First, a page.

De­scrib­ing the con­sor­tium as ‘we’, and out­lin­ing broad de­tails of what he called ‘the water plan’, the Prince then said his pri­vate sec­re­tary, Amanda Thirsk, would per­son­ally help in­tro­duce the firms to se­nior Kazakh po­lit­i­cal fig­ures.

Ac­cord­ing to Greek ex­ec­u­tives in­volved in the bid, An­drew was to have been paid a com­mis­sion of one per cent, or £3.85mil­lion, for help­ing bro­ker a suc­cess­ful deal.

Coin­ci­den­tally, one per cent is ex­actly the same com­mis­sion the Duchess of York had been recorded on tape in 2010 de­mand­ing in re­turn for ac­cess to the Prince, in a red-top news­pa­per sting.

The sum, in ad­di­tion to a £500,000 down pay­ment, would ‘open any door you want’, she told an un­der­cover re­porter from the News of the World, pos­ing as a wealthy busi­ness­man. ‘Look af­ter me and he [An­drew] will look af­ter you,’ she claimed. ‘You’ll get it back ten­fold.’ But we di­gress. The 2011 emails, on be­half of Greek and Swiss firms, with ab­so­lutely no up­side for UK Plc, were sent while An­drew was sup­pos­edly work­ing full-time as Bri­tain’s trade am­bas­sador.

Per­haps in­trigu­ingly, given re­cent

events in­volv­ing a pho­to­graph of An­drew and Ep­stein’s ‘sex slave’ Vir­ginia Roberts, Buck­ing­ham Palace ini­tially sought to ar­gue they were forged.

How­ever, they later ad­mit­ted the mes­sages, which were signed ‘The Duke’, were gen­uine, but hired law firm Har­bot­tle & Lewis to ar­gue that pub­lish­ing them would breach the Prince’s pri­vacy (the Mail suc­cess­fully re­sponded that they laid bare a fi­nan­cial and po­lit­i­cal scan­dal which was clearly in the public in­ter­est).

Also in the leaked emails were mes­sages de­tail­ing the no­to­ri­ous sale of Sun­ninghill, the Duke’s 12bed­room for­mer Win­dor home.

It had lan­guished on the mar­ket for five years be­fore sud­denly chang­ing hands in Novem­ber 2007. The pur­chaser was listed as an opaque com­pany based in the Bri­tish Vir­gin Is­lands, who for rea­sons never prop­erly ex­plained de­cided to pay £15 mil­lion — £3mil­lion over the ask­ing price — be­fore leav­ing the prop­erty empty, de­cay­ing for more than eight years, be­fore knock­ing it to the ground.

The pur­chaser was later named as Timur Kulibayev, an­other Kazakh oli­garch An­drew met on the global trade cir­cuit.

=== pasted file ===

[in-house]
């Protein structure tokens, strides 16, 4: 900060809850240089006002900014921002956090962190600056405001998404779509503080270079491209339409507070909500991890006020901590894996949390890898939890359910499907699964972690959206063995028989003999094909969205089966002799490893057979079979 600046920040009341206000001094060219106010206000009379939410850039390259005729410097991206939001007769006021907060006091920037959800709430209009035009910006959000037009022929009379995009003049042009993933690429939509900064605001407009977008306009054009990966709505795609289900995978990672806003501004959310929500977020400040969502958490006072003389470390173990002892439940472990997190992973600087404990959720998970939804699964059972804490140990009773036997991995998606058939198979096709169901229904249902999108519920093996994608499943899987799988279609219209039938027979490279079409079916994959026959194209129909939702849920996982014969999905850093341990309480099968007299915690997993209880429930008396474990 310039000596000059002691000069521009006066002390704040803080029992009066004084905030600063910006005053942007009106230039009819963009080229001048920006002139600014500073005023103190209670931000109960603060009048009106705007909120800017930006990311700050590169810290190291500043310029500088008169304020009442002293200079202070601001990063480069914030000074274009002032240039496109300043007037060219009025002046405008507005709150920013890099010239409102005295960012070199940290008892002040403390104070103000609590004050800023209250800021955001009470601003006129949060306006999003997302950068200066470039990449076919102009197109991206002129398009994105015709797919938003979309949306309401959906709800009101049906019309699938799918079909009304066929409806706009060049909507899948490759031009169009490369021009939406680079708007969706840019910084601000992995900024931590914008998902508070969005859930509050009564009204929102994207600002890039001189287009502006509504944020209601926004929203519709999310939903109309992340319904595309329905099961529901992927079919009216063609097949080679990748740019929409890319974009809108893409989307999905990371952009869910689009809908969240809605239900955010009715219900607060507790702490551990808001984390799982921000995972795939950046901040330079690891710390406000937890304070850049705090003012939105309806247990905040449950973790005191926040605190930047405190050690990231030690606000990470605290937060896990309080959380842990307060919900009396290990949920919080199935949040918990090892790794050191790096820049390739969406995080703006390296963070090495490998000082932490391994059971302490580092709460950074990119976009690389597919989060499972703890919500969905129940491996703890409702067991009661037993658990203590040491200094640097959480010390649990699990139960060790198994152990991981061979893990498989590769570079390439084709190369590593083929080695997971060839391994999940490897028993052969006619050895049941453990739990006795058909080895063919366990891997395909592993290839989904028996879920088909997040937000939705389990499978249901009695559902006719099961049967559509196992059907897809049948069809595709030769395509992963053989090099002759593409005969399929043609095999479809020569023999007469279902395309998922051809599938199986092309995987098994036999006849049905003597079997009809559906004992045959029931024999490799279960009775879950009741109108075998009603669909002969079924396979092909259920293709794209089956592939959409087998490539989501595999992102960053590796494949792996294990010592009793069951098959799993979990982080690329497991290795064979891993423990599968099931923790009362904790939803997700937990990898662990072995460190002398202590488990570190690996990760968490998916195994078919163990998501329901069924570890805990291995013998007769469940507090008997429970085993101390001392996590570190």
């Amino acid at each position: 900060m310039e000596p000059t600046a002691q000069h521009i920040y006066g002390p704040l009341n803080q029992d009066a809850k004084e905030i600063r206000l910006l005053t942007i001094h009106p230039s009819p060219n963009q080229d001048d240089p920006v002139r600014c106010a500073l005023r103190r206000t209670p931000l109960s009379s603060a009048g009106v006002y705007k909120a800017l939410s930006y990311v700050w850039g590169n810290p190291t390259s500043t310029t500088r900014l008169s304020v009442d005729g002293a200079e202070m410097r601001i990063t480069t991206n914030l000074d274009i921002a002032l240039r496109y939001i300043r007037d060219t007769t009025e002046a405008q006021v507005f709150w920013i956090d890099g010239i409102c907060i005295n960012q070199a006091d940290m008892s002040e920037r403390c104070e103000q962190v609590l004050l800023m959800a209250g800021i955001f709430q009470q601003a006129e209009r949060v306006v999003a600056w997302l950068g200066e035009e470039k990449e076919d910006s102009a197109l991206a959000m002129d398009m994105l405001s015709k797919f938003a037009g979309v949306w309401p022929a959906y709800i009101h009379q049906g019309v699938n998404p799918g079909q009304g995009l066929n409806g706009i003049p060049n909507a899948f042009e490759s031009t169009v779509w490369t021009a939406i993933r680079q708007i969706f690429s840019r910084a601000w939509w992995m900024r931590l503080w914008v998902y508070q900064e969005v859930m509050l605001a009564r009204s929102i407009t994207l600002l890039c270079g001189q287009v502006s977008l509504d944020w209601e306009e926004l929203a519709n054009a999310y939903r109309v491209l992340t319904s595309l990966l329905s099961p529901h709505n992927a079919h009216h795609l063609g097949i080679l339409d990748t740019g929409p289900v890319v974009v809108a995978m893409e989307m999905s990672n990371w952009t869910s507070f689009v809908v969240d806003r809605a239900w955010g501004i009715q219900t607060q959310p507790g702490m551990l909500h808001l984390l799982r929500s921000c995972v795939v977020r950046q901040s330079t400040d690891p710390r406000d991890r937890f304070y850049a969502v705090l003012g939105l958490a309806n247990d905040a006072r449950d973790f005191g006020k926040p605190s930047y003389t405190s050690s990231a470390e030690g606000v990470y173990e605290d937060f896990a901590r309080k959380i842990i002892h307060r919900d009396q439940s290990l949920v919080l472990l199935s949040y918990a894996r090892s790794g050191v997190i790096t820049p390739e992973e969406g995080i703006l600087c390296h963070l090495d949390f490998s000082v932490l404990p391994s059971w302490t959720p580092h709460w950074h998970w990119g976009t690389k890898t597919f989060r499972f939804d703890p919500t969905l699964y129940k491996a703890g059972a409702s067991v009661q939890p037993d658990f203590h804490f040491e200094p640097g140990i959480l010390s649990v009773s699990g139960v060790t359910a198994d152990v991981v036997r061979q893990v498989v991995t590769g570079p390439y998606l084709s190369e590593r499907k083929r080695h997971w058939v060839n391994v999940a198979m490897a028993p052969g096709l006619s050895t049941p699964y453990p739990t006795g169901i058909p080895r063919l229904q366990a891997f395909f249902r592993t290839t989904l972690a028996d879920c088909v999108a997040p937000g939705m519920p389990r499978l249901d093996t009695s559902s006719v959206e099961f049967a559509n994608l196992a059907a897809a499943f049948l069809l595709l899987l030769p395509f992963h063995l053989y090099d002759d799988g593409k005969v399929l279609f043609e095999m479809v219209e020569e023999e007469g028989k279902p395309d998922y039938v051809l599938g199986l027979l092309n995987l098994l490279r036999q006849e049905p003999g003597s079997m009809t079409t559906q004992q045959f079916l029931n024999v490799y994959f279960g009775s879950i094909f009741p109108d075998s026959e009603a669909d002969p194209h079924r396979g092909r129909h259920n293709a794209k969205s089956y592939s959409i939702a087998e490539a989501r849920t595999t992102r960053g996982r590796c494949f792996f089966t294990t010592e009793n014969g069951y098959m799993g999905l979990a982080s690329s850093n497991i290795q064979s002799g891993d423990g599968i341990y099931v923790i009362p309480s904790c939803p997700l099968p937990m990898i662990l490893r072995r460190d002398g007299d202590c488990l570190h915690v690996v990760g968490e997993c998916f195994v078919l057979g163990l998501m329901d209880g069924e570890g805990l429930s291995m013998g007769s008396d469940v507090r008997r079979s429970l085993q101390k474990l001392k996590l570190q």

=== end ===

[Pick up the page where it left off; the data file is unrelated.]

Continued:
Although Buck­ing­ham Palace had long in­sisted An­drew had no role what­so­ever in the sale, the emails showed his pri­vate of­fice had gone to great lengths to bro­ker the deal, dis­cussing in­te­rior de­sign and se­cu­rity ar­range­ments with the pur­chaser, while also in­ter­ven­ing to per­suade the Crown Es­tate to lease two fields ad­ja­cent to the prop­erty to them for a pep­per­corn rent.

A cou­ple of years later, An­drew had also emailed se­nior fig­ures at the State-owned Royal Bank of Scot­land to ask if they could ar­range for the Royal bank, Coutts, (owned by RBS) to take on Mr Kulibayev as a client. His mes­sage asked them to send ex­ec­u­tives to Kaza­khstan to dis­cuss ‘wealth man­age­ment’ with him. Mr Kulibayev — whose fa­ther-in-law is the afore­men­tioned dic­ta­tor, Nur­sul­tan Nazarbayev — is of course just one of a host of wealthy but con­tro­ver­sial busi­ness­men the Duke has been drawn to­wards.

WHILE none has proven to be as ex­plo­sively con­tro­ver­sial as Ep­stein, sev­eral have made ugly head­lines, from Colonel Gaddafi’s son, Saif al-Is­lam; to Tarek Kaituni, a con­victed Libyan gun smug­gler who came to his daugh­ter Eu­ge­nie’s wed­ding this sum­mer; Sakher el-Ma­teri, a one-time mem­ber of the Tu­nisian govern­ment who took asy­lum in the Sey­chelles af­ter be­ing con­victed of cor­rup­tion; and David Row­land, a ty­coon and tax ex­ile once branded a ‘shady fi­nancier’ in Par­lia­ment.

All have got bulging wal­lets, like Ep­stein had, and are ca­pa­ble of great charm. Doubt­less they also throw a mean party.

But when a se­nior Royal chooses to bring large num­bers of turbo-charged plu­to­crats into their in­ner cir­cle, and when their re­la­tion­ships start to ex­tend into the fi­nan­cial realm, things have a habit of turn­ing sour.

Prince An­drew may have said in his no­to­ri­ous in­ter­view on Satur­day that he doesn’t per­spire. But as the charge sheet against him slowly starts to en­gulf the very in­sti­tu­tion he rep­re­sents, the Duke of York could be for­given for feel­ing a bit hot un­der the col­lar.




High life: An­drew ski­ing in Ver­bier £12,000 GOLD AP­PLE WATCH